By agreeing to balance the budget in ten years and to keep the amount of sequestration cuts in place (over $970 billion), the House Republicans have given themselves a tough budgeting mission. There is naturally a question as to whether this can be done and if what would be required to get to a balanced budget in 10 years will strike Americans as unreasonable or even punitive.
Let me begin with some Republican apostasy: We are nearly at the point at which it makes less sense to chop away at discretionary spending. Everyone who looks at this knows the real issue is entitlements, and, in fact, the problem of entitlements gobbling up the entire budget. To address a $16 trillion debt you really don’t need to eviscerate the National Park Service or the FDA or to take another whack at the defense budget. You may want to do these things for efficiency or policy reasons (e.g. reform defense contracting, streamline the drug approval process) but frankly some of this discretionary spending (e.g. science research, national security) is the better stuff that government does. So, yes, trim and economize, but let’s not kid ourselves that foreign aid or federal courts are the source of our financial woes.
We therefore return to the nub of the problem, entitlements. In previous House budgets Republicans sought protection from Medicare changes for everyone 55 years and older. The result was that entitlement reform didn’t get all that much bang for the buck and the additional years of interest on that 10 year bubble of spending was considerable. None other than the New York Times explained the issue in 2011:
Beside violating basic notions of fairness, the grandfather clause has the potential to slow economic growth. Many of today’s 55- and 60-year-olds are going to be on Medicare for a long time. If the program doesn’t change, they will run up trillions of dollars in medical bills. That money won’t be available for education, early child care, scientific research or high-tech infrastructure — all of which can lift growth. . . . A fairer, more fiscally conservative plan would not postpone dealing with Medicare.
In the middle of the election last year the Palm Beach Post presented a similar argument:
Maybe a person who is 64 and planning to retire at 65 should not be told he or she can’t get Medicare until 66 or 67. But a person who is 55 would have 10 years to prepare. And if means-testing ever is on the table as an aspect of reform – meaning that people with more money should have to pay more for their health care – why should people who are 55 or 65 not be included? Exempting people 55 or older from any cost-cutting changes means that younger workers will have to bear a greater burden. The argument for exempting older workers is that they haven’t had time to plan for higher health care costs. In many cases, that would be true. We don’t want retirees to have to choose between paying the mortgage and buying their prescriptions. But what about retirees for whom the choice is between cutting a few days off a European vacation and paying more to make Medicare solvent?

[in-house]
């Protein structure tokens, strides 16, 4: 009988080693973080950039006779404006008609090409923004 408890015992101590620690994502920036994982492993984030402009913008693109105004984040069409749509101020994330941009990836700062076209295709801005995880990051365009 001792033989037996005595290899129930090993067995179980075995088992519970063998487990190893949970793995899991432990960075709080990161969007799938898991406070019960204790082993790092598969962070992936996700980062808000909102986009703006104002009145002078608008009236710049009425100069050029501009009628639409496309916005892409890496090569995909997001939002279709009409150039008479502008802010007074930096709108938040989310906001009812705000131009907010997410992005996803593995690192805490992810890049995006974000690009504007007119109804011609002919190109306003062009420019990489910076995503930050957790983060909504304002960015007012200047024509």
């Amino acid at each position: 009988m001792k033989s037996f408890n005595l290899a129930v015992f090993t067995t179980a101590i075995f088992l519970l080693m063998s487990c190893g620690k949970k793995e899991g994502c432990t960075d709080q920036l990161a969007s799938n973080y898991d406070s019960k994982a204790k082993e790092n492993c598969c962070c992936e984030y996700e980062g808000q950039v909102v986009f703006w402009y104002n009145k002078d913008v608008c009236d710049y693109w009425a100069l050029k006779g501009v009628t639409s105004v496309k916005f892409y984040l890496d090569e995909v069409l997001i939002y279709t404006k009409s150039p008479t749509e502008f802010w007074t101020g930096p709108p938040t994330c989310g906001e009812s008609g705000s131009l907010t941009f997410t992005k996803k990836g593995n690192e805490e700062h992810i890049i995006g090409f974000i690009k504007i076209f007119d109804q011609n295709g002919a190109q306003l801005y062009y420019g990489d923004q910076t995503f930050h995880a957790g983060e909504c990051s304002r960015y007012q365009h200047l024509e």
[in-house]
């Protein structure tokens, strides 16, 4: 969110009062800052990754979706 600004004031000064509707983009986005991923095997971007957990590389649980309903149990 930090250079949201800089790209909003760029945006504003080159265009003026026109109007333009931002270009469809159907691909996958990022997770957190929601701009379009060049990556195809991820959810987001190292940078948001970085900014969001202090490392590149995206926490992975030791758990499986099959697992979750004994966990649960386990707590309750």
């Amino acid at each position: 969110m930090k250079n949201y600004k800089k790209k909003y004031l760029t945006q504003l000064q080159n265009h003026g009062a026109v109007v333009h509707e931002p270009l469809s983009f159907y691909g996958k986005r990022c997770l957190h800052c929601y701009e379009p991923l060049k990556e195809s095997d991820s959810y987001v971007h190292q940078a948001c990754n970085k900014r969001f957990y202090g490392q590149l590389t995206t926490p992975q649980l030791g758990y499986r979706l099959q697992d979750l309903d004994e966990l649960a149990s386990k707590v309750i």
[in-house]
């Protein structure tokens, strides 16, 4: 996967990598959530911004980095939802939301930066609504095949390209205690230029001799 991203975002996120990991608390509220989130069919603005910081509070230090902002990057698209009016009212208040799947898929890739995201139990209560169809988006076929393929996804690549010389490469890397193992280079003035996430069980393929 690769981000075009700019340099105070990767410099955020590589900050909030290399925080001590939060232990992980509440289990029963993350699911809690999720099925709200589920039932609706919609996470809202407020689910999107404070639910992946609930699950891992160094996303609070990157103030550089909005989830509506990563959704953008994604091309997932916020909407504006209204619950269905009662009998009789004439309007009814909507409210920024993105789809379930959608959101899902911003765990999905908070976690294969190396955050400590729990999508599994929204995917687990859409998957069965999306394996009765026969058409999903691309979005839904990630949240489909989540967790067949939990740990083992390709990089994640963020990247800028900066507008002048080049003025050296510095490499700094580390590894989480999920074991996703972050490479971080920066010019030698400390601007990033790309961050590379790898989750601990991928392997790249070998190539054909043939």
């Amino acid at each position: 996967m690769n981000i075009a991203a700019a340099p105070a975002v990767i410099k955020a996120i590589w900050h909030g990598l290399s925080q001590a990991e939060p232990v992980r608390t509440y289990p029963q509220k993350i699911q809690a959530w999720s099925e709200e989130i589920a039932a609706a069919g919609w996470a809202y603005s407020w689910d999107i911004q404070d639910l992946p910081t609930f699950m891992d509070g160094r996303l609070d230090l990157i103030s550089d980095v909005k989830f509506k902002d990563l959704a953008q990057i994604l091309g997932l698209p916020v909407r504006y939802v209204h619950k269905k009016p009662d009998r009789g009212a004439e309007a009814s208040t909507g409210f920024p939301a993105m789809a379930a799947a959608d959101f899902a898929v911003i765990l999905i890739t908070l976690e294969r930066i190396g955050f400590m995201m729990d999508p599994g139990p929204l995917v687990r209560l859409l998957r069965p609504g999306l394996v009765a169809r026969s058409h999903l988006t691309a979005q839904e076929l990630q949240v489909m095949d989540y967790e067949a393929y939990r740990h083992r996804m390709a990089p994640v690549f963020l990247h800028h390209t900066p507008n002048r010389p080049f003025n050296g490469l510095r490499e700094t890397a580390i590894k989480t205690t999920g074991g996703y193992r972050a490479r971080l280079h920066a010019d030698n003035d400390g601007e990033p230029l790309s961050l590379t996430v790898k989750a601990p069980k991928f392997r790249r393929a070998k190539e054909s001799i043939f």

So certainly one way to get to a balanced budget faster is to accelerate the entitlement reforms for the rich elderly. Really, how much lead time does Warren Buffett need to start paying for some of his own health care?
Then there is the proposal from Sen. Orrin Hatch (R-Utah). He set out five ideas: 1) Increase the Medicare eligibility age from 65 to 67 by gradually adding two months each year; 2) limit supplemental Medicare Insurance plans (“Medigap plans”) by preventing them from covering initial out-of-pocket expenses for seniors, thereby reducing over utilization and Medicare costs; 3) “Streamline complicated Medicare cost-sharing into a single combined annual deductible for both Medicare Part A and B services, establish a uniform coinsurance rate for amounts above the deductible, and institute an annual catastrophic cap to financially protect seniors in cases of serious health events”; 4) premium support plan to allow competitive bidding on health-care plans for seniors with the added benefit that seniors “who choose plans that cost less than the government payment would get the difference back through lower premiums or additional health benefits”; and 5) per capita caps (“similar to a proposal put forward by President Clinton in 1995”) which would set some spending limits “adjusted for patient health condition. (“the federal government would also work with the states to set clear, transparent goals and then monitor specific metrics on quality, access, and coverage”).
As Hatch points out each of these were suggested by bipartisan commissions or groupings of lawmakers. They are meaty and realistic proposals that will yield substantial savings. And if we began implementing them sooner (perhaps immediately for the very wealthy) we would maximize savings.
We will see what the House comes up with, but these provide a number of ideas for garnering more savings quicker, thereby getting the benefit of reduced interest payments. House Republicans should also not be shy about taking away the grab bag of special tax favors and “expenditures” the White House stuck into the fiscal cliff deal. If the president wants some more revenue, there is the place to get it.